School Board Honors Football Champions, Discusses Later HS Start Time

The meeting of the Culver City Unified School Board on Jan 22, 2019 started out with a room crowded with local celebrities; the CIF Champion Centaur football players were there. The evening’s agenda started off with both the coaches and the players getting certificates of commendation for their outstanding achievements as the top team of the region of the 2018 season. As each player was called up and presented with a certificate, the well of the Mike Balkman Council Chambers filled with happy young men in blue shirts, accepting applause for their victories.

A presentation by the new Principal at La Ballona, Luis H. Ramirez, highlighted a shift away from the ‘Character Counts’ tradition and into a new social development format called “CHAMPS.” Ramirez answered questions from the board about how this format benefitted the students and the social structure at the school. The La Ballona PTA also previewed a new mosaic to be installed at the school in February.

A motion to change the agenda brought the discussion of the option of a later start time for the high school in before the recess, and there was much to discuss.

Originally considered by the board during the previous school year, when a California state bill to create a later start time for high schools had passed both the assembly and the state senate, there was momentum to create a standard before one was imposed from above. When Governor Brown did not sign the bill, it reverted to being a regional option, which put it back on the agenda for CCUSD.

School Board President Dr. Kelly Kent and Board member Dr. Steve Levin had both favored the idea during the previous discussion, and did so again last night. Citing evidence from a number of sources, most notably the American Pediatric Association, Levin offered their conclusions that “most teenagers need nine hours of sleep per night, and don’t have the ability to fall asleep before 11 p.m.” The medically accounted challenges of sleep deprivation began with “poor academic performance, ” and included a statistical increase in depression, anxiety, obesity and suicidal ideation.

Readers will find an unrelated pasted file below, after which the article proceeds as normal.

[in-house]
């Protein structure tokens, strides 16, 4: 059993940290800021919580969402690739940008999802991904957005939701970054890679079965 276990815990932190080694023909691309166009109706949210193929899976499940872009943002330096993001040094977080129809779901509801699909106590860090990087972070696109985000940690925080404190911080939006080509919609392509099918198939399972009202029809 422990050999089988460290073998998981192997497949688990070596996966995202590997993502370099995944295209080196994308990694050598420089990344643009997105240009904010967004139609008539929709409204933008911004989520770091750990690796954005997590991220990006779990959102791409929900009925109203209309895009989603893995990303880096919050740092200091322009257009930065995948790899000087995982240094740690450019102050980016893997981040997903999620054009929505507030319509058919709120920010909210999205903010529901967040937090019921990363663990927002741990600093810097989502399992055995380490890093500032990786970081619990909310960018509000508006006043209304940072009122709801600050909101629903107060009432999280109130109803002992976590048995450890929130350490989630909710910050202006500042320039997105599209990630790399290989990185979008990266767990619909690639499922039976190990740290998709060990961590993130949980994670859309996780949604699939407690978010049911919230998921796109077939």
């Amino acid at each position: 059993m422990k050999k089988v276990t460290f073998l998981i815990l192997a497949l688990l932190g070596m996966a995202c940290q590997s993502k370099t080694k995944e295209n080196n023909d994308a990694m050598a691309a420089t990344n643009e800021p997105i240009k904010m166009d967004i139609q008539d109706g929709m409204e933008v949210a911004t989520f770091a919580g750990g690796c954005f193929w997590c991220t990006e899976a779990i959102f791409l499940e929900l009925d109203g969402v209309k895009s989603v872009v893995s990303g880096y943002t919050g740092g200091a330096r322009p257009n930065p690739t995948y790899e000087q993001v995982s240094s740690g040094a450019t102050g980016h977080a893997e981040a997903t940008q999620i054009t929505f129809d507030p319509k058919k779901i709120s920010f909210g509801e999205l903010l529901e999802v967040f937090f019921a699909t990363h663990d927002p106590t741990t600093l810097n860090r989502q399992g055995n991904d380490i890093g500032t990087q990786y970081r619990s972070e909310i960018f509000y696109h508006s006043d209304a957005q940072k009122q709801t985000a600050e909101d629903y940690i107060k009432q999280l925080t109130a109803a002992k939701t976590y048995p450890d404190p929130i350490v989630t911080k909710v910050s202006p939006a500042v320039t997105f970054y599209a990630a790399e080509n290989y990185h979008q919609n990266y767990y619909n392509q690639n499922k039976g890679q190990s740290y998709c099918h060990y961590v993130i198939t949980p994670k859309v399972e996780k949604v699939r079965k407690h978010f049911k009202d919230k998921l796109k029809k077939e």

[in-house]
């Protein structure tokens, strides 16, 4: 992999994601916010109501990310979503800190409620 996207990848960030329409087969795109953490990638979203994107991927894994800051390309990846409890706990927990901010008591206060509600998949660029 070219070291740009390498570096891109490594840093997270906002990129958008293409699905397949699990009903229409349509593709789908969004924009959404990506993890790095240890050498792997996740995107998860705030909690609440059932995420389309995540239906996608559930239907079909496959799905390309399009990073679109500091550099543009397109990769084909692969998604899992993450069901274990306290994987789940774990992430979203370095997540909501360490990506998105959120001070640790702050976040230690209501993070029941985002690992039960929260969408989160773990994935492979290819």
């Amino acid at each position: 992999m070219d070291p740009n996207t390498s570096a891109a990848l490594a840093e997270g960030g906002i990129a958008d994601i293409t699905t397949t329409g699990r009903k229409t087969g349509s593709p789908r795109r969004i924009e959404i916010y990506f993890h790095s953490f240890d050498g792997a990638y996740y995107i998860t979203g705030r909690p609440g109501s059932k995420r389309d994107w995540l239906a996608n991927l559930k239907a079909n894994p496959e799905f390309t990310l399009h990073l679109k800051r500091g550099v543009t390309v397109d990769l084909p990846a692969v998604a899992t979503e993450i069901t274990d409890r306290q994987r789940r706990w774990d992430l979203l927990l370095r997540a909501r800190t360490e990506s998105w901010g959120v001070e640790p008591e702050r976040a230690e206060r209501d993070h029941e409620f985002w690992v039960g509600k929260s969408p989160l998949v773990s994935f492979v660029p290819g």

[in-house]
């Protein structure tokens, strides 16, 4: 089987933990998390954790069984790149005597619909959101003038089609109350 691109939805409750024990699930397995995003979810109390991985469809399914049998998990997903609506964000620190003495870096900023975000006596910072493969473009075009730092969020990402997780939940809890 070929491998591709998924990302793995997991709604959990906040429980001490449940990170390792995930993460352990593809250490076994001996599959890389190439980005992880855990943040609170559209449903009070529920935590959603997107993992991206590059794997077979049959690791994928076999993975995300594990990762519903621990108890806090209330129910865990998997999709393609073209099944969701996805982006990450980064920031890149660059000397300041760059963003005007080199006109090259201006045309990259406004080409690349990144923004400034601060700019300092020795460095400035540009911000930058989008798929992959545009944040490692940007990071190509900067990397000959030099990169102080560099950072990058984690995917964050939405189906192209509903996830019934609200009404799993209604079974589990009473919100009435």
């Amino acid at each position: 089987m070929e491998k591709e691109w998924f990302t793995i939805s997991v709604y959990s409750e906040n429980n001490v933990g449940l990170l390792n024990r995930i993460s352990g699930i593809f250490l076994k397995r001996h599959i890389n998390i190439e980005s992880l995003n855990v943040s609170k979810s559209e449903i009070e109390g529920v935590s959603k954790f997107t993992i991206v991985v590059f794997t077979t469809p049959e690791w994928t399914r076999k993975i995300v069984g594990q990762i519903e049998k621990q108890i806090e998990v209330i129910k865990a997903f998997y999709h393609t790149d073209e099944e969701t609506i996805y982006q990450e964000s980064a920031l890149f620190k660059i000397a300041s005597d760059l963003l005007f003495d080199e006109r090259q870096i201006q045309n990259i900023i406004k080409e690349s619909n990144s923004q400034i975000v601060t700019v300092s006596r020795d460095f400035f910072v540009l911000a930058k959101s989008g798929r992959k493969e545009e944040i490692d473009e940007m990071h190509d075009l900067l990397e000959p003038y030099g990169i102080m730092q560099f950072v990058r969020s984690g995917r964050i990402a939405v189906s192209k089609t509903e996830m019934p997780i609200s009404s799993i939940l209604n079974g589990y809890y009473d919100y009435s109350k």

“We are looking for a range of solutions,” Levin stated, “and we are just looking for a discussion to allow us to give direction to staff on how to proceed.”

While Dr. Kent’s neurology background had her in agreement with the evidence cited by Levin, others on the board were not so welcoming of the idea.

Parliamentarian Anne Allaire noted the challenges of working families to coordinate morning schedules. Board member Summer McBride cited equity concerns, and the need for the district to consider those students accessing breakfast at school. Board member Dr. Tashon McKeithan was concerned as to how funding would be affected for after school programs.

Members of the audience were equally divided as to the idea of a later start for high school. Christy Manos gave a detailed comment on the challenges of single parents with multiple children co-ordinating schedules with extracurricular activities. Jamie Wallace spoke for Dr. David Stout, who was busy working with the Robotics team on campus and could not attend; his perspective was that a later start time would be beneficial for students, parents and teachers.

With a host of concerns and possible drawbacks facing a large amount of evidence and benefits, the board voted to arraign a conversation with another California district that had already implements a later start time to discover what the community response and measurable effects had been for them. The Menlo Park School District was offered by Kent as one of similar diversity as Culver City, and a probable match to study.

 

Judith Martin-Straw

www.culvercitysymphony.org

1 Comment

  1. I sat through Tuesday night’s long public discussion on how we, as a community, should go about starting to look at a way to set the school day later for our local teenage-students. I believe it was finally decided that our district administration would call a district that has implemented the time change in its schools–such as, Menlo Park.

    Why should we limit our outreach to only “successful districts.” Why don’t we also call on those districts that have either looked at it and decided not to do it or tried it and returned to regular starting times. We ask them the reasons why they didn’t implement it or change back?” We should listen to both sides and not limit ourselves to just the one positive side of the issue. Could we not learn from their “missteps” and/or flawed implementation?

    George Laase

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